Another VanLifeDiary post that doesn’t directly involve the van but she is still being rebuilt and we have lots of adventures planed for her in a few weeks time. However, for today’s post we first need to skip back to Christmas morning before getting to the helicopter lesson.
We were sat on the floor in the living room, still wearing our pyjamas and sporting messy hair when Louise gave me my Christmas card. Needless to say I was suspicious when she started filming so I knew something was up!
I opened up the card and read the lines “Please don’t hate me, I love you. You can do this” which filled me with an air of both excitement and terror. The next page was hiding something. It was a card with a picture of a helicopter on it and on the inside of that card, the realisation that Louise had bought me a helicopter lesson in Yorkshire!
Fear, nervousness, excitement and realisation hit one at a time followed by some swearing. I was shocked and had no idea that a helicopter lesson in Yorkshire would even be something Louise would have thought about!
Helicopter Lesson Day
Having had the flight cancelled once already due to storm Brendon, I was pleased in the morning that the flight was still on today – so far! I rang up at 9am to check and they said it looked good so come along for 1pm. I had all the camera gear set up ready to go but somehow lost the chest harness for the go pro somewhere – no clues… it is in the house somewhere! I managed to lengthen the head harness to make it fit.
We had a light lunch and set off in the beautiful sunshine and blue skies, got fuel and headed towards Leeds/Bradford airport. Not even halfway there and all of a sudden this wall of cloud hit us. It was like a scene from a movie, where the tornado lands and kicks up a skirt of dust, only this is cloud and threatens to halt the experience.
Nervously we drive on, hoping to exit the cloud and leave it behind us and after a few miles we seems to have passed the worst of it. Low cloud is still evident but the visibility is much better. I get more nervous every mile we travel. It isn’t more than about an hour until we reach the destination of Leeds, Yorkshire for the days helicopter lesson. I have never even been in a helicopter and lots of ‘What if’s’ are buzzing around my head.
Low Cloud could stop the helicopter lesson.
We check in at HeliJet Aviation and take a seat in the conservatory, large windows looking out over the field and a few helicopters dotted around the edges. The cloud seems to have congregated over the helipad and I don’t know whether to be happy that it might get cancelled again or if having to wait a 3rd time would just drag out the agony.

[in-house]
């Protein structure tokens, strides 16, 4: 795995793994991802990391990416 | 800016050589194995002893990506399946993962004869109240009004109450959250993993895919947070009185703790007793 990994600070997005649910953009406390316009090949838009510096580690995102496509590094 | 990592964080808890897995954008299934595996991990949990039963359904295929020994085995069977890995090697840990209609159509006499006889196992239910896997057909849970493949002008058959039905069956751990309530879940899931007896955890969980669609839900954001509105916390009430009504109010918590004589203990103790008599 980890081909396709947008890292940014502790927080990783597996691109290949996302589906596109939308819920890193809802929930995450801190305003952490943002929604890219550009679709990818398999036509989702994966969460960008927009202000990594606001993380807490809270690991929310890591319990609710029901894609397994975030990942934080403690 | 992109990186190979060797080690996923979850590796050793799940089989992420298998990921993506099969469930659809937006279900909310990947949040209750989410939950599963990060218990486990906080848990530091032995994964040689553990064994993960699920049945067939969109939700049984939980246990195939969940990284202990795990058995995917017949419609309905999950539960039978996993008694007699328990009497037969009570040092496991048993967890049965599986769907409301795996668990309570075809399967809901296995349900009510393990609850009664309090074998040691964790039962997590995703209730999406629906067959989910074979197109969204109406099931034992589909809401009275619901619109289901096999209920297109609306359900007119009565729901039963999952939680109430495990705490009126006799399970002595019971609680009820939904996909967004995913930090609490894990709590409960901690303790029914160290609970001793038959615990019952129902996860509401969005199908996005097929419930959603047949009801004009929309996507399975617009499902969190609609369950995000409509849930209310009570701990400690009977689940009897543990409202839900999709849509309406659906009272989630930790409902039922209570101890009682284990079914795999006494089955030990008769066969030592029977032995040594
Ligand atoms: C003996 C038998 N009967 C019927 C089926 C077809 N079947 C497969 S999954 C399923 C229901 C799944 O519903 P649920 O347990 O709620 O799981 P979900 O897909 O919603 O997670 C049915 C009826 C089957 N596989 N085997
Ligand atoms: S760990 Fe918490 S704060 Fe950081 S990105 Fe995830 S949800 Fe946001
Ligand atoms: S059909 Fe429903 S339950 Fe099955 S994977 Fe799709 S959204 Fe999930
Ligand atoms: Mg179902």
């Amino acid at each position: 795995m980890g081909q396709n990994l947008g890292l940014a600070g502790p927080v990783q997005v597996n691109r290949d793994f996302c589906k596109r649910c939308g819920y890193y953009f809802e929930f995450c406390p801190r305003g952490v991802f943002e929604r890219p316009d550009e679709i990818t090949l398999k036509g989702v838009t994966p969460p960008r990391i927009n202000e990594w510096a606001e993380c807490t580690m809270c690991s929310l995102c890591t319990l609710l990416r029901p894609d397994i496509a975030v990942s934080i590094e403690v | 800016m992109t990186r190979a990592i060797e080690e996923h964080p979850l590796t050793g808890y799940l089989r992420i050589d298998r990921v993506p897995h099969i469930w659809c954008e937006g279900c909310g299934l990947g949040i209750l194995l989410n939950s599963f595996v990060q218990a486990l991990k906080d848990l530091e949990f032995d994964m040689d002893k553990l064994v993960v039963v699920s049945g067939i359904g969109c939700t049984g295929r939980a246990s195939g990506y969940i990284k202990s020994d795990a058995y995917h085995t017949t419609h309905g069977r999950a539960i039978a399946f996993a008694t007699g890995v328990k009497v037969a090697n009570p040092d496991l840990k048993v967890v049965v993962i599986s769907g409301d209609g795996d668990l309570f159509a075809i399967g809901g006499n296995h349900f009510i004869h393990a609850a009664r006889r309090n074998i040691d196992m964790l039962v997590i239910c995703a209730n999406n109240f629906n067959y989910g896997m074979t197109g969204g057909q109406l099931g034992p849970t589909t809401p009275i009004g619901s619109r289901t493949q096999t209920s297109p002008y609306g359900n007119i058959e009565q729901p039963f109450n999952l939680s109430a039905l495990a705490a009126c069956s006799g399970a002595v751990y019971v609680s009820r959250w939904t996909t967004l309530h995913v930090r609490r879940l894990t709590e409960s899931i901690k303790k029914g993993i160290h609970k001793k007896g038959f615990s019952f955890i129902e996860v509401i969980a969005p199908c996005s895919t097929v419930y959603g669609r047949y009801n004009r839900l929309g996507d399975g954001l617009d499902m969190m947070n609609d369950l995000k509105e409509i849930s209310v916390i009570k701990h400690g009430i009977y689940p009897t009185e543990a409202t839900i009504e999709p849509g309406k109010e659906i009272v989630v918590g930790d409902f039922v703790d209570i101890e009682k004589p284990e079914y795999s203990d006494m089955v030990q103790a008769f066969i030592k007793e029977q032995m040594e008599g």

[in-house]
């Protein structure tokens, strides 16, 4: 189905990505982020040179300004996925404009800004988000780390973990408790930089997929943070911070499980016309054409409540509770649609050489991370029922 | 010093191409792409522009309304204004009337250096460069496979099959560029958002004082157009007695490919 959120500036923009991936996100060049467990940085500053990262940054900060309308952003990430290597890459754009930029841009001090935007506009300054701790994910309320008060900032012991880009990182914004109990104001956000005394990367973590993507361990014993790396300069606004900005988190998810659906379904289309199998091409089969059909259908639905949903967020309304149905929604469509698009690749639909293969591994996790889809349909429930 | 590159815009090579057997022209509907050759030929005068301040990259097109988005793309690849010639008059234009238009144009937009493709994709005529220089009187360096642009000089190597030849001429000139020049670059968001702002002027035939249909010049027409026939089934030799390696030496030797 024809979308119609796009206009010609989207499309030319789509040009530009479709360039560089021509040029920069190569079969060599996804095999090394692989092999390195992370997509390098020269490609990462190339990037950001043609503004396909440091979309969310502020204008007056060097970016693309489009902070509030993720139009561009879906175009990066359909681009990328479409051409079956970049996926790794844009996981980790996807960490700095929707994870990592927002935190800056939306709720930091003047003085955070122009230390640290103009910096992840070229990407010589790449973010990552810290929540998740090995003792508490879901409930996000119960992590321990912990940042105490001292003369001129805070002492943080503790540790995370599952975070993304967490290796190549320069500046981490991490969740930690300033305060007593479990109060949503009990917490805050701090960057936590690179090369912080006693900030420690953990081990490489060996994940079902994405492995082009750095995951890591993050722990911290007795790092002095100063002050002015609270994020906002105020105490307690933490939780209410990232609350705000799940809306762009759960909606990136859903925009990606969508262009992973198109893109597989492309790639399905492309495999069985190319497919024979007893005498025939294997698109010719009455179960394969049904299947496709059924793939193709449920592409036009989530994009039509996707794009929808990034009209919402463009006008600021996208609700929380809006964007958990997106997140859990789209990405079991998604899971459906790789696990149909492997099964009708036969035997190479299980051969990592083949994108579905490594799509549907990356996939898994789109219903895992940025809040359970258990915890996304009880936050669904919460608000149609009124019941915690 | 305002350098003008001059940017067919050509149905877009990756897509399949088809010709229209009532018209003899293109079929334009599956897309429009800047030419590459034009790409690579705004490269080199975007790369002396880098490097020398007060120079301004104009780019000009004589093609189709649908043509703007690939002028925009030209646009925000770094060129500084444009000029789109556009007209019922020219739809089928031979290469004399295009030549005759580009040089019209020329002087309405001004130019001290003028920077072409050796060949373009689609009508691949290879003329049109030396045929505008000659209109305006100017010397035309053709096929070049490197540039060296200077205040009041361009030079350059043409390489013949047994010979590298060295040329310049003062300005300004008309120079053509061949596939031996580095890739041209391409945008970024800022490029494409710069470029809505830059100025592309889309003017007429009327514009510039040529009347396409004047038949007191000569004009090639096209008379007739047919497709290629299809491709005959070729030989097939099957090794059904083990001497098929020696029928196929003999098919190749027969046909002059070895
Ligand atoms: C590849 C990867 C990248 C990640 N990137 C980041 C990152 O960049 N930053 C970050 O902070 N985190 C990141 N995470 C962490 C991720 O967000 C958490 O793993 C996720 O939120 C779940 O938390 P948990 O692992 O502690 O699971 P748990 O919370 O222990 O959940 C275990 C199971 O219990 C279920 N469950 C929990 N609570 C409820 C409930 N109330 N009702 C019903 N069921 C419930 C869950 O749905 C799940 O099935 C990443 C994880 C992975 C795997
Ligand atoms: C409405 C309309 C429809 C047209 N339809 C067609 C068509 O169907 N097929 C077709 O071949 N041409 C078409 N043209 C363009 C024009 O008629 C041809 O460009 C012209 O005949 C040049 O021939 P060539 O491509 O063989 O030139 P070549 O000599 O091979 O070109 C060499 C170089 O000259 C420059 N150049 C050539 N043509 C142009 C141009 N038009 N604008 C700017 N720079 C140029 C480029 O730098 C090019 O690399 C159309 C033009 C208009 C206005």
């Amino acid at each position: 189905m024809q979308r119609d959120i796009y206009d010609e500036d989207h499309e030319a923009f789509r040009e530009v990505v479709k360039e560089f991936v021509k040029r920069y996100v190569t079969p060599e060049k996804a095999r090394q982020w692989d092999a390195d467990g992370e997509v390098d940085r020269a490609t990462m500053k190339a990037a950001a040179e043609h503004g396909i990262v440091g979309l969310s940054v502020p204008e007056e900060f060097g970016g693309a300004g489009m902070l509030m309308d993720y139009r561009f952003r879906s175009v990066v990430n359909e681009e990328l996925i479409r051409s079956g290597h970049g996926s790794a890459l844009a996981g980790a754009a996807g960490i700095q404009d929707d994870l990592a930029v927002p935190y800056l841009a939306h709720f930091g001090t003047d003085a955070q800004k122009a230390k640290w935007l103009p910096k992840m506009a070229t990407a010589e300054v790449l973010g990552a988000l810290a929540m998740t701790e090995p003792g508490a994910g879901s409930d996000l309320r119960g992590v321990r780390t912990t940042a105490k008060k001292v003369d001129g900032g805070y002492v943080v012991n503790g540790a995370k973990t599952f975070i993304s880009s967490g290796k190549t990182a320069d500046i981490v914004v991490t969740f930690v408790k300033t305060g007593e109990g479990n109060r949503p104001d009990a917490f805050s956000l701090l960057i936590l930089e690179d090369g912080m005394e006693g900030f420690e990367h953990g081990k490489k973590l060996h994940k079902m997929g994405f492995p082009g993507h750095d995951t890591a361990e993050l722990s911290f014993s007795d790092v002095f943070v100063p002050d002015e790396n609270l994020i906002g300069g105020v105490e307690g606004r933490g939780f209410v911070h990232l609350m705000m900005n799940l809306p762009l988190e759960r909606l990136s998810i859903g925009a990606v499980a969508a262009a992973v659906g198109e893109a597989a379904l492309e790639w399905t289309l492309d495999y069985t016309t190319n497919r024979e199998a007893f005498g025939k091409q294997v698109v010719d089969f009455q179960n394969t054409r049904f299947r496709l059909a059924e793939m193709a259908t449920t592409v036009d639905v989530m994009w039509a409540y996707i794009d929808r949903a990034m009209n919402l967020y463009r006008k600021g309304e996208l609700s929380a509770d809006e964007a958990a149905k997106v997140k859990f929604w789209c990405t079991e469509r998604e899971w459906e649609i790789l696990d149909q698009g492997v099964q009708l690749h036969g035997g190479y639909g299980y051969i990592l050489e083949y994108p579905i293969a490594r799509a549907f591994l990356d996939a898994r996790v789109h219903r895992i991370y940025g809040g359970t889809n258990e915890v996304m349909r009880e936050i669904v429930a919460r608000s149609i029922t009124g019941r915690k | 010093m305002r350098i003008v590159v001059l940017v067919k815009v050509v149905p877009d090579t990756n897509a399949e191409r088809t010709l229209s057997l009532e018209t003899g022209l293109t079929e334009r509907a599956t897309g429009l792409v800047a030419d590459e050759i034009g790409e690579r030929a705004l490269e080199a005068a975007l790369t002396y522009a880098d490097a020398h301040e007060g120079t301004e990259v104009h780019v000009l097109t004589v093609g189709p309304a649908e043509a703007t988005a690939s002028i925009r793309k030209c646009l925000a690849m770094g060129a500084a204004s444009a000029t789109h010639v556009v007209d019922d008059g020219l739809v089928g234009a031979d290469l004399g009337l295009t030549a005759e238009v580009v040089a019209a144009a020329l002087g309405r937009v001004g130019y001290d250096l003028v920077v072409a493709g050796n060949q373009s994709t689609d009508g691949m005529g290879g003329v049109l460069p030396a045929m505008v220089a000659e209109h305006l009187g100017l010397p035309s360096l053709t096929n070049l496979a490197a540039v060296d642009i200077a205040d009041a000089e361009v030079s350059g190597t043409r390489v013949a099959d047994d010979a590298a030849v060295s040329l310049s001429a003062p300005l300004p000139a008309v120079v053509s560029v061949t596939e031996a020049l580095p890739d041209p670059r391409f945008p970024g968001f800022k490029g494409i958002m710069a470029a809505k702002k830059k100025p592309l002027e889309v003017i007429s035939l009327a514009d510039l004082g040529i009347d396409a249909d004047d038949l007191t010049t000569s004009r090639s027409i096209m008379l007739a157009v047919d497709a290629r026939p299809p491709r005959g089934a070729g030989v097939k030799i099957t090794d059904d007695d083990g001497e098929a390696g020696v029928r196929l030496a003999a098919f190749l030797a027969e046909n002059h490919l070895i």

A gentleman in overalls goes out and checks the helicopter over. He fills her up with fuel as Louise and I discuss whether it’s a positive sign. We watch him talk to the control tower on the radio before walking towards the conservatory doors.
“I doubt Leeds will let us fly” he says as I wait nervously for the lesson. The cloud level is too low. We joke that it was blue sky at home but this man is serious. “Well we are not there are we! Besides – we are just over the road from Leeds airport”. It’s all business here. No messing around and no sense of humour, something I am learning about Yorkshire inhabitants.
I wander around the conservatory – may as well take some pictures while we are here as it looks like we will be sent packing when the pilot appears again. I get a small lecture on using my phone, I am here to fly not take video so I quickly throw my phone to Louise and wish I could take off the go pro but it’s under a hoodie and I don’t want to make him wait.
His sharp tone puts me on edge and I want to run away but he said we can fly if we go quick. I am marched upstairs to a replica helicopter and am told to sit down and not interrupt him when he is talking – Questions at the end. He runs through his checklist with his broad Yorkshire accent pointing to dials and I can only assume explaining what they do but I can’t follow him that quick.
I catch what I think are the important bits, hold the bar but not tight. Don’t press the pedals unless told to. Keep the compass on the horizon and he will keep the chopper in the air. He tells me the route we are taking but it doesn’t mean a thing to me as I am not familiar with the geography here yet. I am too scared to ask him any questions at the end and decide to hold my breath and trust he will keep me alive.
Hellicopter, Check. Lesson, Check.
Marched down the stairs and shuffled outside I am starting to regret this decision but I understand that he is making sure I am listening and respecting the danger of learning to fly. This isn’t something that I can take for granted. We all know how dangerous this is and it is his job to make sure I understand, after all he is putting his life in my hands too.
Once in the helicopter the health and safety instructions on what to do in the event of an emergency are recited by heart as if a national anthem. He tells me to put on the headphones and makes sure we can hear each other. He turns on the chopper and the blades start to turn quicker and quicker. Once at speed, the pilot explains that there is a lever which turns the blades, it is this that will push the vessel upwards as the force of air is pushed downwards.
He lifts the helicopter and after a quick pose for the camera, he turns us around and shoots us off over the fields. It is only after we are in the air that he seems to settle and relax, making me see that he is actually ok. I realise as long as I do as he says we will have a laugh. He points out the location he wants me to head towards, shows me once more how to steer and lets me loose on the controls. I am flying! I am actually flying the helicopter!